Below is the sermon I presented to my home parish, Trinity Episcopal Church, in Asheville, NC. I give great thanksgiving for the lives of Anyo and Tiyolen, two people who inspire me greatly and who have shaped my life significantly for the better. I love you both.
Trinity Episcopal Church, Asheville, NC, October 18th, 2015
Gospel Reading: Mark 10:35-45
“For the Son of Man came not to be served but to serve, and to give his life a ransom for many.”
I want to share a story today, one from Haiti that happened to me about four months after I moved to Cange. Though I’m a character in the story, it’s about two other people, Anyo and Tiyolen. I’ve broken this story up into short chapters--each chapter with a brief fact at the beginning. This is a story that really challenges my understanding of what it means to serve.
There are now over 11 million internally and externally displaced people from Syria--more than half the pre-war population of the country. https://www.mercycorps.org/articles/turkey-iraq-jordan-lebanon-syria/quick-facts-what-you-need-know-about-syria-crisis
My relationship with Anyo, a Haitian boy who lives in Cange, began to strengthen several months into my first year.
Let me tell you a bit about him. Anyo is very small for his age, 14 years old at the time of this story. He is an orphan, and he is HIV positive, but receives world-class care from the Partners in Health hospital in Cange, which also happens to be in the same campus where I was living. Anyo is originally from a small coastal town six hours north, but over the years he moved his way from house to house, family to family as an orphan until he ended up in Cange.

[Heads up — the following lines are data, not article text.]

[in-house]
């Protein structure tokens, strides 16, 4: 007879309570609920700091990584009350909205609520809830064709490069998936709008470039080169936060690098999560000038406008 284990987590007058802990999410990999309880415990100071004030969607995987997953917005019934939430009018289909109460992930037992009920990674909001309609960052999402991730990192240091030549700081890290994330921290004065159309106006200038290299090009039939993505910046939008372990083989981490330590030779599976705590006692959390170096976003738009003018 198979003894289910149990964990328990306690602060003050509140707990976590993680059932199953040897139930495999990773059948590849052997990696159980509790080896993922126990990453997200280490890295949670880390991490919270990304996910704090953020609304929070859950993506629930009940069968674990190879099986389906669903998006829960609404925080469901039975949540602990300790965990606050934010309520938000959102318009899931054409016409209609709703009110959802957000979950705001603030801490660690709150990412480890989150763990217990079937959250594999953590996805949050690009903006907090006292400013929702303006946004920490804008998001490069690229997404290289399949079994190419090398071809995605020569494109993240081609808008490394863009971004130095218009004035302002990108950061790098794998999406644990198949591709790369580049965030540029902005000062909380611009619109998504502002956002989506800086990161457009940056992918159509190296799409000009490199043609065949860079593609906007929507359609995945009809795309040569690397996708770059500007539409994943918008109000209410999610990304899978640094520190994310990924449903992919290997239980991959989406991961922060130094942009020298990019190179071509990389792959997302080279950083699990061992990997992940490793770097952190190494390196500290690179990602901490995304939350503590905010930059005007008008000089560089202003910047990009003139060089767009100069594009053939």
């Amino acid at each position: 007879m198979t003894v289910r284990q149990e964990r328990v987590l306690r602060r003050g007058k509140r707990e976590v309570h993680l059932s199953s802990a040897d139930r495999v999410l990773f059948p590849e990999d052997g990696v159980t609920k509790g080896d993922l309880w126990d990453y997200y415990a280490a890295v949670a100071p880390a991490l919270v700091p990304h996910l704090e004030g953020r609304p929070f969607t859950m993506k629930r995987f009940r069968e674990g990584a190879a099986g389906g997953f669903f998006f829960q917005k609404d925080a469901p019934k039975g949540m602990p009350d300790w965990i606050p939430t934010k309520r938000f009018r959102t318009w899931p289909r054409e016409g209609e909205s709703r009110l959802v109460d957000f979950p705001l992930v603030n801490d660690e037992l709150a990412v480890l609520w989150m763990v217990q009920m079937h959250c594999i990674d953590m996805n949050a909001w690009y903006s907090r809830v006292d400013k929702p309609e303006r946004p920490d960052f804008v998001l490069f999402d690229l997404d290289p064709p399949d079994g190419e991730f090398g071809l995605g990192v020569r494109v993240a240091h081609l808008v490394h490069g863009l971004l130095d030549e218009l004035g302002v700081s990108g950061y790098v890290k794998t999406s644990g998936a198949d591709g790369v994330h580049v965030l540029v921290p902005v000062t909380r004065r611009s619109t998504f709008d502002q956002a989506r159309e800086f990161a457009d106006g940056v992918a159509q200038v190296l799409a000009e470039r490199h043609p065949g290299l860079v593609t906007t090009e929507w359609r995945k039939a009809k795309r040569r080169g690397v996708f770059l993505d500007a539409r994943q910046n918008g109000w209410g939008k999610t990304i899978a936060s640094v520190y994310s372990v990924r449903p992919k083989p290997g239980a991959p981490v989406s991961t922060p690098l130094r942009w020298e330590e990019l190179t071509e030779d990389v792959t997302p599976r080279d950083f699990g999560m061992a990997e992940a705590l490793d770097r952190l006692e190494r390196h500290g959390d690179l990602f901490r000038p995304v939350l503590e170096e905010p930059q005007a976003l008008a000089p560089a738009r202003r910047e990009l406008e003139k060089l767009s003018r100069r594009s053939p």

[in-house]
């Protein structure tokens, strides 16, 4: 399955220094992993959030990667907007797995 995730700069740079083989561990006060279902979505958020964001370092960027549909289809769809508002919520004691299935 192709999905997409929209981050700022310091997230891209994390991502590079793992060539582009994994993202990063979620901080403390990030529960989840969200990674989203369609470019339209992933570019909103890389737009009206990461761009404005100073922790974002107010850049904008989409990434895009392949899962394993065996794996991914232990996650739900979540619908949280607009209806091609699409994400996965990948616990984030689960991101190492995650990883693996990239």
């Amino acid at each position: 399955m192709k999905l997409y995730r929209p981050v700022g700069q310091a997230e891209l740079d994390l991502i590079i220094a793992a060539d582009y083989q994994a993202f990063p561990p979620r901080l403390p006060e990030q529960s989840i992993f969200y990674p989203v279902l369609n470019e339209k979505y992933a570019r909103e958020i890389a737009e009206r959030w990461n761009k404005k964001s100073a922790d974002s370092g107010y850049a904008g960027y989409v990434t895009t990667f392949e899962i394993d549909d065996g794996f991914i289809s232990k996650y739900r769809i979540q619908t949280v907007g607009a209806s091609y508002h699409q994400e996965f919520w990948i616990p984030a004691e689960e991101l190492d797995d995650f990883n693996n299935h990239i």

He has his good days and his bad days, most like any other kid. But on his bad days, depression can really set in, causing concern for his well being, and he can become really manipulative. But on his good days, his smile brightens up the world around him--he often dances to music if it’s playing nearby, but doesn’t like having his picture taken.
And he’s so inquisitive and insightful, picking up on social and cultural nuances that many people, including myself, are often oblivious too. He reads the Bible pretty regularly, and asks provocative questions about the passages. And he also has some of the best manners of any person I know. Pretty remarkable for someone without a consistent home or consistent schooling throughout his young life.
This story, though, is about one of those bad days. Perhaps the worst day, at least as I first experienced it.